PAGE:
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eBook Pricing and Why It Matters Even More

ebook mrgIf you’re even flirting with the idea of writing an eBook, you probably have heard about the war between Amazon and Hachette. While we feel that Amazon, like other big publishers, isn’t always the right approach (selling your eBooks on your own website allows you to keep 100% of the profits), we do believe it has brought to light some important arguments about eBook pricing.

The Cost of a Print Book

When you publish a print book, there are a number of costs that go into it, from typesetting and binding to the cost of paper and ink. That doesn’t even cover the cost of putting physical books in boxes and shipping them around the country. With gas prices as high as they are and the cost of labor what it is, it’s no wonder print books can sometimes be quite high.

The Cost of an eBook

An eBook also requires an investment, but it requires no investment that a print book does not (a tool for writing the book, be it laptop or typewriter), proofreaders, typesetters or formatters (or the time it takes you to do the formatting yourself), and a cover design. But when delivery can happen at the push of a button, cutting out ink, paper, shipping, and labor, there’s simply no comparison.

Should eBooks cost less than print books? Absolutely. Next time, we’ll explore price points and how they can affect your sales.

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eBook Pricing Revisited

saleWouldn’t it be nice if every eBook was priced based on how much blood, sweat and tears the author put into creating it? Of course, for some indie authors, that might mean that their eBook is priced somewhere out of the market for most readers.

Instead, it’s up to you as the indie author to determine eBook pricing based upon what the market will bear. How do you decide where to price your eBook? We think it depends on multiple factors:

  • the length of the eBook
  • the purpose of the eBook
  • the investment you’ve made in creating the eBook
  • your visibility as an eBook author
  • the marketability of your eBook
  • the target audience

The price of your eBook can also change over time, and likely will. Even if you offer an introductory price on your eBook to entice readers, you may want to align the price with other eBooks of the same genre if it becomes popular. You may also lower the price of your eBook to help promote subsequent publications. eBook pricing can be one of the most challenging parts of selling your eBook, and it’s okay to experiment with different prices and offers. In our next post, we’ll discuss specific pricing approaches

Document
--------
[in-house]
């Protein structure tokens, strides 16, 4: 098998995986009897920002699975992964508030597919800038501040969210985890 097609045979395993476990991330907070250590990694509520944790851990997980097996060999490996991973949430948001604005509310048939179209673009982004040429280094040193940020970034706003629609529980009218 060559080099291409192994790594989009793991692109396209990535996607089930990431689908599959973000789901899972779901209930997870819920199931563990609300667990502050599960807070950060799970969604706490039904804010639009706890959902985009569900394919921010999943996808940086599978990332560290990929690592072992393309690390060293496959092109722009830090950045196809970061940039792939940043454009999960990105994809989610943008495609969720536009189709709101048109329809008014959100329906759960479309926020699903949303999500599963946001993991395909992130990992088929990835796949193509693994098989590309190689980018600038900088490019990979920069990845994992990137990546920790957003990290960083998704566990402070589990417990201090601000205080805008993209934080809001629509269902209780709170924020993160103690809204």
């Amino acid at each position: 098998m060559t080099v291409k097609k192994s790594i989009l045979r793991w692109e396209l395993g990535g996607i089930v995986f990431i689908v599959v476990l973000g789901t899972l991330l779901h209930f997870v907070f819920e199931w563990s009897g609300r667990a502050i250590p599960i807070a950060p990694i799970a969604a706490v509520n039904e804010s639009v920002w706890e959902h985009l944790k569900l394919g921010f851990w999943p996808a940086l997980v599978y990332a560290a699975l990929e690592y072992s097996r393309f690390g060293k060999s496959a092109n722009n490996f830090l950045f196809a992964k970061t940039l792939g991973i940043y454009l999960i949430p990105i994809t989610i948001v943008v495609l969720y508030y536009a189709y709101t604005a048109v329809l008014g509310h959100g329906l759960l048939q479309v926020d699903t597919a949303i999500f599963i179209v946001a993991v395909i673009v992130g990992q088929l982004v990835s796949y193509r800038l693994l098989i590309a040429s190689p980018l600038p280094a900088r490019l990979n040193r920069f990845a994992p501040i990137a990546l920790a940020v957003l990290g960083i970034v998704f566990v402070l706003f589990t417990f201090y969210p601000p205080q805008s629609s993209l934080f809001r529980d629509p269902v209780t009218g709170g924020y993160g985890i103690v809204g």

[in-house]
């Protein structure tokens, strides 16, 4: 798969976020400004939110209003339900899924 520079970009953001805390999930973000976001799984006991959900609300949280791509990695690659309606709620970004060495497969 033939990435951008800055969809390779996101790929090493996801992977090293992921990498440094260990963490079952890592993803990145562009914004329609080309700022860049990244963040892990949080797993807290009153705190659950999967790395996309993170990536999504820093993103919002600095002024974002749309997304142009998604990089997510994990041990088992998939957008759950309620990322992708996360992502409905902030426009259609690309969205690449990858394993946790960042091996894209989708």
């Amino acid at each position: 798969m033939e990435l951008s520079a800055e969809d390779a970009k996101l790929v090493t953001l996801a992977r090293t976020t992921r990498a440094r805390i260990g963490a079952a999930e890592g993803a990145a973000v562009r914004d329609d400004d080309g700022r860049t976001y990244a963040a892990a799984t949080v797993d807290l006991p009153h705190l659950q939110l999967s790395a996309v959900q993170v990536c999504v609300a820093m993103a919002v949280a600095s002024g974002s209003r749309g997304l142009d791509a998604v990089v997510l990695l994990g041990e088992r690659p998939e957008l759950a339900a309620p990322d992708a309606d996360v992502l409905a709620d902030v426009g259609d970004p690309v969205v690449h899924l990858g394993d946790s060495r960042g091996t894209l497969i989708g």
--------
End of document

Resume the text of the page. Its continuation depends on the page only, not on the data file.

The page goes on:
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How to Price Your eBook

Paperback books retail for $7.99 or more; hardcover books retail for more than $20. So why do publishers and indie authors price their books in the 99-cent to $2.99 range? Is there a perception that their books aren’t worth enough, or is it something else? Learning how to price your ebook can be difficult.

ebook-pricingConsider what goes into the publication of a hardcover or paperback book: paper, printing, binding and artwork. When you add in the unpredictability of shipping costs and the effort it takes to get a book placed in stores, the price is almost justifiable. Even the cost of self publishing and small-run printings can reach into the $300-$1000 range! So when an indie author can, from the comfort of his or her home computer, create a compelling piece of fiction, nonfiction or poetry, then format that book and obtain digital rights to whatever images are used for a fraction of the cost it takes to prepare a print book, perhaps the lower price per sale is justifiable.

The price of your ebook, however, should still reflect the time and effort that you put into it, but don’t expect to be able to sell an electronically-delivered book for anywhere near what a hardcover book would command. In fact, when it comes to pricing, we recommend offering a low-price “buy it now” option to get a few people buying and talking about the book before raising the price to your target rate.

We will talk more about how to leverage price to market your book in the next post.


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